圓同太虚 Perfect it is, like vast emptiness
無欠無餘 With nothing wanting, nothing superfluous
良由取捨 When you grasp this and reject that
所以不如 You cannot see its suchness
That singleness is known as emptiness, wherein the universe does not exist in the beginning, end or middle, but by which the universe is pervaded at all times. – Adi Shankara
This Mind is no other than Buddha: there is no Buddha outside of Mind, nor is there Mind outside of Buddha. This Mind is pure, and like space it has no distinct forms. As soon as you raise a thought and begin to form an idea of it, you ruin the reality itself, because you then attach yourself to form. Since the beginningless past there is no Buddha who has ever had an attachment to form.
It is told again by the Tathagata that this Reality is perfectly uniform and undifferentiated. By Reality is meant Bodhi (enlightenment). That is, this pure Mind that is the source of all things is the very same in all sentient beings, in all the Buddha-lands, and also in all the other worlds, together with mountains, oceans, etc., forms and formless things. They are all the same, and there are no characteristics that distinguish this object from that. This pure Mind, the source of all things, is always perfect and illuminating and all-pervading. People are ignorant of this and take what they see or hear or think of or know for Mind itself; their insight is then veiled and unable to penetrate into the essence itself, which is clear and illuminating. When you realize no-mind (wu-hsin) without any interference, the essence itself is revealed to you. It is like the sun coming out: its illumination penetrates the ten quarters and there is nothing that will obstruct its passage. (Suzuki, 1935, p. 81)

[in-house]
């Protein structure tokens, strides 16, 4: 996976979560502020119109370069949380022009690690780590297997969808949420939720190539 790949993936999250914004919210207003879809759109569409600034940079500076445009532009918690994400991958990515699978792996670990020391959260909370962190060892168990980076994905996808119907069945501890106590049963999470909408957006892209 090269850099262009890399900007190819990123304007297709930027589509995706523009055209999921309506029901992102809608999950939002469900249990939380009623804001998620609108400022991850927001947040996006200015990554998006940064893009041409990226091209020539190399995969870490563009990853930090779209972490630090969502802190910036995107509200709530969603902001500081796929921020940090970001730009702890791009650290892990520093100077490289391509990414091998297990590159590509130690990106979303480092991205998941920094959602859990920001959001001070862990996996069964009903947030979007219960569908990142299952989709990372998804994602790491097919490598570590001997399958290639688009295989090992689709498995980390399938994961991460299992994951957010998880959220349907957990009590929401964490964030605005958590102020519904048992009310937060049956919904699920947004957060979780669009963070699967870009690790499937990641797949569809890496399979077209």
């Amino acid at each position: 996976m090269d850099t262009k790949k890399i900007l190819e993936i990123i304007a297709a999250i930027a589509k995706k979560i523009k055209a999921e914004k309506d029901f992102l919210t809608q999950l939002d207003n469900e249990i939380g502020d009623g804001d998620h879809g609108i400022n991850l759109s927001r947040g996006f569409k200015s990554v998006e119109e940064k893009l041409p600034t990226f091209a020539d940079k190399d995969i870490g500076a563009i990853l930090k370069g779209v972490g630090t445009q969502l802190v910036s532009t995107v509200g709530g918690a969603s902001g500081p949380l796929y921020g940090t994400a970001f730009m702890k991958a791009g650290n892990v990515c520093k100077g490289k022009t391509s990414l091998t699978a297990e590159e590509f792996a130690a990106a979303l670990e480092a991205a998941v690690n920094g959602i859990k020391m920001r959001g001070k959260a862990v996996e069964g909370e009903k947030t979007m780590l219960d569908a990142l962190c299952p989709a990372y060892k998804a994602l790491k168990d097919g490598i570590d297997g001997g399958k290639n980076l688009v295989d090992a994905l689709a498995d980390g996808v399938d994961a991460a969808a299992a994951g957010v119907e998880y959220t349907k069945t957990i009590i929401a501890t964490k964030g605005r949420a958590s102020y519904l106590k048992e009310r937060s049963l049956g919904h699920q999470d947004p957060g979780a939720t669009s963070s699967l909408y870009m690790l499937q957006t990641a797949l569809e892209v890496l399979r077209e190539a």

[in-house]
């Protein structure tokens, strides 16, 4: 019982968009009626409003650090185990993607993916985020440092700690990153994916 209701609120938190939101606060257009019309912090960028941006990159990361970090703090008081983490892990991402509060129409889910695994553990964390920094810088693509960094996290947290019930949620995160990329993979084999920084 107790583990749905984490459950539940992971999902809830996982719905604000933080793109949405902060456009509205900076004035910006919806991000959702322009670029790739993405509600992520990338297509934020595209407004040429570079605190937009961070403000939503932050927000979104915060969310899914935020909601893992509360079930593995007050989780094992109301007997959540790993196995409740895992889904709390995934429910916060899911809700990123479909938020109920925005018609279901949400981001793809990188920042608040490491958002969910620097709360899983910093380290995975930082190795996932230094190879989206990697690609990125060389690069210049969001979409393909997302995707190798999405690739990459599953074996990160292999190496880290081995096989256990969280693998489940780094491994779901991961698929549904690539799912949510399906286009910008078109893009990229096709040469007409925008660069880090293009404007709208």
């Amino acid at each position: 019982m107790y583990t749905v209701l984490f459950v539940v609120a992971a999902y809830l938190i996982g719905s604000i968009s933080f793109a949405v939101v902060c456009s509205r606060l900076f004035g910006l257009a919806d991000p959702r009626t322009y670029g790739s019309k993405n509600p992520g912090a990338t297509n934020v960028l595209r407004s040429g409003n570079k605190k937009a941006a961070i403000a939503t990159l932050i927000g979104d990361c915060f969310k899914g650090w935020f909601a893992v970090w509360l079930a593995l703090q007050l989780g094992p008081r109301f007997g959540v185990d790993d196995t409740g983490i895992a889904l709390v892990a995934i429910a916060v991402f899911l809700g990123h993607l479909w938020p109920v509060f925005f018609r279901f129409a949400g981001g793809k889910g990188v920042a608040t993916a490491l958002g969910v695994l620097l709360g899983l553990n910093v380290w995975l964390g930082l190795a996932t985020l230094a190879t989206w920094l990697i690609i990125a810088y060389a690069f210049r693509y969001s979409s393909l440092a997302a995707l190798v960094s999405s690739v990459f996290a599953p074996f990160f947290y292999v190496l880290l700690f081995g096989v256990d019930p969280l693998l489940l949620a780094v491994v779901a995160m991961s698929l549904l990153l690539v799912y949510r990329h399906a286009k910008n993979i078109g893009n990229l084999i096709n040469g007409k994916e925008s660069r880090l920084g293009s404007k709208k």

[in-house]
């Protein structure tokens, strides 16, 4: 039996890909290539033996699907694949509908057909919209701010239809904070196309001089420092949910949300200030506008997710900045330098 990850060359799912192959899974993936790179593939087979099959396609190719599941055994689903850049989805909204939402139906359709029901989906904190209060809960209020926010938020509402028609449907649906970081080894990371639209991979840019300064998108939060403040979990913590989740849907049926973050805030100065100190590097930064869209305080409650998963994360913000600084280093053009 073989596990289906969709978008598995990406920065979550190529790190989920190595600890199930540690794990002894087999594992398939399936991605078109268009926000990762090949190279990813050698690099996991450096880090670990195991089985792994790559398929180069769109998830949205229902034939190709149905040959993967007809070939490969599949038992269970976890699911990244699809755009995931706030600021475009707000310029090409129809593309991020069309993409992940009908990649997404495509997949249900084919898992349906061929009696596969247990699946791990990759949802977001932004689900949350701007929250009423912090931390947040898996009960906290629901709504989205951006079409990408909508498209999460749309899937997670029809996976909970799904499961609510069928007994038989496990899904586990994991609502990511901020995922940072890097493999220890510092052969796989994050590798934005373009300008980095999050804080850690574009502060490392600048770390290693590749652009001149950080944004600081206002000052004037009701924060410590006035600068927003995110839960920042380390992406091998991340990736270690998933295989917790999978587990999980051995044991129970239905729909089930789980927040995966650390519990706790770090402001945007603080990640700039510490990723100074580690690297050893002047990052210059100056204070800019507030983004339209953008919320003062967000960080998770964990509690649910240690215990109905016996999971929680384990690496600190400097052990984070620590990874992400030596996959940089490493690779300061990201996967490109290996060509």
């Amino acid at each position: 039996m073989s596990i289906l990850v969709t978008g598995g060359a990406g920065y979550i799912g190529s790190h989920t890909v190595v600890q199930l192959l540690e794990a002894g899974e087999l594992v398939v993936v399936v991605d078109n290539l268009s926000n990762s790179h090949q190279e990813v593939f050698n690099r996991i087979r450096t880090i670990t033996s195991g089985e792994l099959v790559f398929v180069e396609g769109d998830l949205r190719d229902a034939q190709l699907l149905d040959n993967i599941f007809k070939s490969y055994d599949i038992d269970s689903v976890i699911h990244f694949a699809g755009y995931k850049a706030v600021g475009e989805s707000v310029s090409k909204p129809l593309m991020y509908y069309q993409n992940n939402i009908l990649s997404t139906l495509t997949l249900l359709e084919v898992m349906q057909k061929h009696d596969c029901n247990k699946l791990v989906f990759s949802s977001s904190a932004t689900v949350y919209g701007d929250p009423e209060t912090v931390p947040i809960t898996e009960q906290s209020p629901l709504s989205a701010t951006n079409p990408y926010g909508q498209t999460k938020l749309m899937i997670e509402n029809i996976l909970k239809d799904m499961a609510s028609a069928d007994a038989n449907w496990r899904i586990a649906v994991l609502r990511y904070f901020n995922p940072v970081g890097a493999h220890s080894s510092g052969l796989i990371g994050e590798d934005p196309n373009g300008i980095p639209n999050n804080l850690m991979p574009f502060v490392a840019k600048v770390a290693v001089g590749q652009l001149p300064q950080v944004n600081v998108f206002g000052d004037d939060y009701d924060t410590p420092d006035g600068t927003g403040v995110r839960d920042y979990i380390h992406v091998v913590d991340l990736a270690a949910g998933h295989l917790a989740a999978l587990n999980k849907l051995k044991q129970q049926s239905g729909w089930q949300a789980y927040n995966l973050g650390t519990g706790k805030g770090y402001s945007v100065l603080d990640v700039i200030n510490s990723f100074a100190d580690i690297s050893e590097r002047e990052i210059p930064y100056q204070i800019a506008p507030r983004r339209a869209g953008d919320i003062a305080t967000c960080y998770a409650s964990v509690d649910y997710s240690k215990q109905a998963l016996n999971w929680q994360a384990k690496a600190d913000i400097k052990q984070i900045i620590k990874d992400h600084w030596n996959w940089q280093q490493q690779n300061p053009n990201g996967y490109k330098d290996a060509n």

D. T. Suzuki. Manual of Zen Buddhism, 1935.